Teresita Molina, vocalist and frontwoman for this multifaceted outfit, may live in Denver, but she's certainly not averse to stepping outside its city limits. Her group, which includes guitarist/vocalist Antonio Aleman, drummer Carlos Molinar, keyboardist/vocalist Victor Gonzales, saxophonist Jessie, musical director Jeff Fajardo and percussionist/trumpeter Perry Martinez (who makes his first appearance with the band at the Showcase), has played in Mexico and in numerous cities in Europe during its four years of existence. Furthermore, stops in war-torn Bosnia and Croatia earned Molina a medal of acknowledgment from the United Nations. Closer to home, the Grupo has won a reputation among area fans for its adept handling of a slew of Latin-music styles, including cumbia, merengue, salsa and Caribbean/tropical. Too bad the CD the act was hoping to have available by now remains in a holding pattern. Recording was recently completed in Dallas, but the departure of a male vocalist from the lineup means that his tracks will have to be rerecorded.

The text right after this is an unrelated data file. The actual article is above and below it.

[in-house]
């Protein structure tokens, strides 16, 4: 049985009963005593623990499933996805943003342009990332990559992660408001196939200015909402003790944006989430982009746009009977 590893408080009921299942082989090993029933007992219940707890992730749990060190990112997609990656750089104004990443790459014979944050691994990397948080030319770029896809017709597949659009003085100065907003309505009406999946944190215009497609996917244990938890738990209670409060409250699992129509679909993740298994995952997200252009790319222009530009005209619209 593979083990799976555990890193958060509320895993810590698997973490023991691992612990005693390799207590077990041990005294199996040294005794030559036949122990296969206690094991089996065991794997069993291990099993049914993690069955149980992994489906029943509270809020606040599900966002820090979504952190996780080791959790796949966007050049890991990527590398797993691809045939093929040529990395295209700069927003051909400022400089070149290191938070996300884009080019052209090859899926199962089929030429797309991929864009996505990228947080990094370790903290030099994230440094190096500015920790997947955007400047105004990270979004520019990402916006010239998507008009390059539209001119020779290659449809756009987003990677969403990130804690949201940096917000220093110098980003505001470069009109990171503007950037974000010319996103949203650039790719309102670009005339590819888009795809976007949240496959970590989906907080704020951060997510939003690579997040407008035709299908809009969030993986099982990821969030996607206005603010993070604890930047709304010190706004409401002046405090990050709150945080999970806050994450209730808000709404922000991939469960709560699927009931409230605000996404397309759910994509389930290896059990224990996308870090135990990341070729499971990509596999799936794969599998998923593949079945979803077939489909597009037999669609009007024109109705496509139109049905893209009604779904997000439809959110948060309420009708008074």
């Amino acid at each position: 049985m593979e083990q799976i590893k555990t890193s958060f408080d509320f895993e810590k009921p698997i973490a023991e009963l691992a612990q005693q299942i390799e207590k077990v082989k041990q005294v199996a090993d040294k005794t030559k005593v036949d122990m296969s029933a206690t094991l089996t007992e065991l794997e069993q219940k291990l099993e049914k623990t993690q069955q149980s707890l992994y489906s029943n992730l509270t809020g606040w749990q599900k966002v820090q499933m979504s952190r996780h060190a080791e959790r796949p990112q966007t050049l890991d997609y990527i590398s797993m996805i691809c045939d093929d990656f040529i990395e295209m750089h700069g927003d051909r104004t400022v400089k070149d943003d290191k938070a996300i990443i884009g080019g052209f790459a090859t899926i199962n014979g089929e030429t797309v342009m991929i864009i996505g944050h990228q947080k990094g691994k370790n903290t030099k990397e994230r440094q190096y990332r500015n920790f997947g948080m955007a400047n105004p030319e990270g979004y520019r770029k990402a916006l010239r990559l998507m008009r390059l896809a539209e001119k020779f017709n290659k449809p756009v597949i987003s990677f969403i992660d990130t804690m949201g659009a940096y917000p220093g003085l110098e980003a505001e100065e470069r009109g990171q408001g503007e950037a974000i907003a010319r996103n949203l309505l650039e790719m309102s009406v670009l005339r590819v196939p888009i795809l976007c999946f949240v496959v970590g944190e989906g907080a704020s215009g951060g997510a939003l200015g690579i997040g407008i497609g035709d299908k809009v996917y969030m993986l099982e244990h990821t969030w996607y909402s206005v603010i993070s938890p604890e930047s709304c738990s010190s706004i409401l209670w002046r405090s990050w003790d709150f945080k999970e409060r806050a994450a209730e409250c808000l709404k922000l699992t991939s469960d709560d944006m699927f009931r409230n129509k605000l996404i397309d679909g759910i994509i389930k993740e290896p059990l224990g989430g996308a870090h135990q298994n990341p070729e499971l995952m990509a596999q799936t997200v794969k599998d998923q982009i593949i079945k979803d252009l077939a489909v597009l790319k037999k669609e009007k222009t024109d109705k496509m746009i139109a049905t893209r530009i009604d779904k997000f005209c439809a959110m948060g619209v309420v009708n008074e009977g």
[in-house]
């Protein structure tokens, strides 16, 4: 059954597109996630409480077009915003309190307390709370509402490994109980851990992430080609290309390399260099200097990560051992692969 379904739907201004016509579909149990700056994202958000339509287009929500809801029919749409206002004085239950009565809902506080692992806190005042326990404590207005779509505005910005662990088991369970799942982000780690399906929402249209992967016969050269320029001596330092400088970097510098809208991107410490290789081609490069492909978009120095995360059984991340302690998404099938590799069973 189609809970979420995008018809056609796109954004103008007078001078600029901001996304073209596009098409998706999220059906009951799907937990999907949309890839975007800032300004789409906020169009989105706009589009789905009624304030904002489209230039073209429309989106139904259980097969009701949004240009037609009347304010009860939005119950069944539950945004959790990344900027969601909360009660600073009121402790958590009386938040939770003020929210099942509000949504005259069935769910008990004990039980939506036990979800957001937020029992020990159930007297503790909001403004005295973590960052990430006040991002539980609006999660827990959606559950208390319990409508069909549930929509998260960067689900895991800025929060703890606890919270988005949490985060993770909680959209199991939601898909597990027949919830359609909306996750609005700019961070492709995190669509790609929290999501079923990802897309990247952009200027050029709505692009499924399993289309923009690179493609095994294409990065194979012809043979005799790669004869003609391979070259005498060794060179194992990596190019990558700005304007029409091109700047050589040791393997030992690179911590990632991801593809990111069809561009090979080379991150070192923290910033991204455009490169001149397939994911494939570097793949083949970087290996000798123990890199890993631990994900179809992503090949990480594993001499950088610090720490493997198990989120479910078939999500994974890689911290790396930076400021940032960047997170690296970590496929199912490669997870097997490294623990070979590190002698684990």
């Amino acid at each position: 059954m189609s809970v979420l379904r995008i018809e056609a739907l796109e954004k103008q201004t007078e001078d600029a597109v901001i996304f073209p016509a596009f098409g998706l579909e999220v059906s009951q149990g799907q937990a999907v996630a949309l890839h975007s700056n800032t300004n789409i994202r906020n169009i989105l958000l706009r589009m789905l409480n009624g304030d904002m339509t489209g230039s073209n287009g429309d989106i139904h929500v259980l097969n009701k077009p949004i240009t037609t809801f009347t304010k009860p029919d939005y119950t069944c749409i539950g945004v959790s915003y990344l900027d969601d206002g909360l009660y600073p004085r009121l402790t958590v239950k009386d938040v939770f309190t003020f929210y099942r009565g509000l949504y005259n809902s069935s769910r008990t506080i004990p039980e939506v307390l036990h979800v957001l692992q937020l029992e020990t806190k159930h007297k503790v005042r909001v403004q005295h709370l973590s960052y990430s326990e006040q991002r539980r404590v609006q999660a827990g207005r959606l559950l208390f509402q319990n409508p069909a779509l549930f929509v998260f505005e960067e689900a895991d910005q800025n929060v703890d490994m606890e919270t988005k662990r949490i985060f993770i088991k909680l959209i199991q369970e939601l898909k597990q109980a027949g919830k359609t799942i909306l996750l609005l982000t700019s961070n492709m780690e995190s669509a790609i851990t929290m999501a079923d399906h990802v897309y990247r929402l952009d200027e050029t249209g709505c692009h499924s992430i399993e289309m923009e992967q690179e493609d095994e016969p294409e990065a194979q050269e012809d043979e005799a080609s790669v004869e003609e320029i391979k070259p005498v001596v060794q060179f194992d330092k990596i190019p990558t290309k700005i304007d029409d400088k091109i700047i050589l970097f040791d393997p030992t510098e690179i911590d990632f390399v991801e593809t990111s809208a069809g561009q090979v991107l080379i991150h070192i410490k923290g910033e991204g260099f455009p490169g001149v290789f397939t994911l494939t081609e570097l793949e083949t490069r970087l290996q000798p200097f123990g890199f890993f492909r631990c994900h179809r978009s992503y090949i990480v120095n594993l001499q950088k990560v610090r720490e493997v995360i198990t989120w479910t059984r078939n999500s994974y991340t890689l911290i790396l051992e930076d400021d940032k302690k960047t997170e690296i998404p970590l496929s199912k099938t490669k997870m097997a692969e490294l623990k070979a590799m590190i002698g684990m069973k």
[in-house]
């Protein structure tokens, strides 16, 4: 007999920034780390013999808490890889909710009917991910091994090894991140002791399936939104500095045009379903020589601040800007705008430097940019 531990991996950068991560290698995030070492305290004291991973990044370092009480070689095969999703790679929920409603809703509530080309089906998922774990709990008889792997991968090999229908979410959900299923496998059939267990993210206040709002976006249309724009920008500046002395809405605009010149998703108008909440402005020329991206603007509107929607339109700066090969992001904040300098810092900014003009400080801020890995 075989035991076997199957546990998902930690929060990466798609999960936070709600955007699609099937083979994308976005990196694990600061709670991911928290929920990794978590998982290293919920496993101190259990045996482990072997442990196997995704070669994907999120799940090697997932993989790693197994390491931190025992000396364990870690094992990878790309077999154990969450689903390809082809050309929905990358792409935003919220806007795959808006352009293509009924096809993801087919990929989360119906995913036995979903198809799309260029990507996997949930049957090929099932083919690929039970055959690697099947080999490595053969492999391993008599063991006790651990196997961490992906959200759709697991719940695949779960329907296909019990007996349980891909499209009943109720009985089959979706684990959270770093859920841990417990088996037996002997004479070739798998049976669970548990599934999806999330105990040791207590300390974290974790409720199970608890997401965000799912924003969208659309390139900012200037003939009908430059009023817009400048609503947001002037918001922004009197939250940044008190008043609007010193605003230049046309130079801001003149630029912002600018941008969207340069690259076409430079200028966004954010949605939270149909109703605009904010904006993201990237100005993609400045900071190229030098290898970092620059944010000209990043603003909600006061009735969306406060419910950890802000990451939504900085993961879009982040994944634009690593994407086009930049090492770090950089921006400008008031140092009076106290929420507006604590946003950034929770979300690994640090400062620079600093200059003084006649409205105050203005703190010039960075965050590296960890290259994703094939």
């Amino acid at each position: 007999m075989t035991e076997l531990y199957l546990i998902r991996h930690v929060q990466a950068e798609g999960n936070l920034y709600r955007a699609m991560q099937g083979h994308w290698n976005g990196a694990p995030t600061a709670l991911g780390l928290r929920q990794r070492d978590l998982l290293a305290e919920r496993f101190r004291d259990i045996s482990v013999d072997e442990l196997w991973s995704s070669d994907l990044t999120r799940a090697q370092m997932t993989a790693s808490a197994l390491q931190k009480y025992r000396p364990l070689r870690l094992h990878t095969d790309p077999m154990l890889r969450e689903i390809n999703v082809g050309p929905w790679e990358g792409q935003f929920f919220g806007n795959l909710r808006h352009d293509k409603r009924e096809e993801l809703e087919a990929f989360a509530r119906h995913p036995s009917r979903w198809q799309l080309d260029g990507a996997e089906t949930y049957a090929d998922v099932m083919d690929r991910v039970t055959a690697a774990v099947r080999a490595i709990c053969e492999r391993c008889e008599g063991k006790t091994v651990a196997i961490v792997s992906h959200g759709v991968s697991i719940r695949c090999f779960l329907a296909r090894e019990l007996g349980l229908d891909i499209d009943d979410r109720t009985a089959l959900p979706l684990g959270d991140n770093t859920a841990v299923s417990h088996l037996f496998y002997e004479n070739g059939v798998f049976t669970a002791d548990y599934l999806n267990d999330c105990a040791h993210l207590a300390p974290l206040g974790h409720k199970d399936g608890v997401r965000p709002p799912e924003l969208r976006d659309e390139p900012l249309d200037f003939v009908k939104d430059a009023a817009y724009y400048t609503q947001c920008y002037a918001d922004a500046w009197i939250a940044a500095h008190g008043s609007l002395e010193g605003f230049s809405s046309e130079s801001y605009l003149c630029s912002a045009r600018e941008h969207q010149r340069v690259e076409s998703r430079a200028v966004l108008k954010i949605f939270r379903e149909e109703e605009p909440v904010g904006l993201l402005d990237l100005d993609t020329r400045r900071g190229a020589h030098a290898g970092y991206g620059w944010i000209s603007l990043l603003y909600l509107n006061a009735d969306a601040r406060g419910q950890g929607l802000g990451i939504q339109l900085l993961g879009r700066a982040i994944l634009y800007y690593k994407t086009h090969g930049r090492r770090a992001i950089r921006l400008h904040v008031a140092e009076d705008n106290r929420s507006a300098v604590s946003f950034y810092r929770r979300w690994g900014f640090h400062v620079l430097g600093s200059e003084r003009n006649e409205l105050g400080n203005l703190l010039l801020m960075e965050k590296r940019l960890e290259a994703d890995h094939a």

Comedy Sports at the
Wynkoop Brewing Co.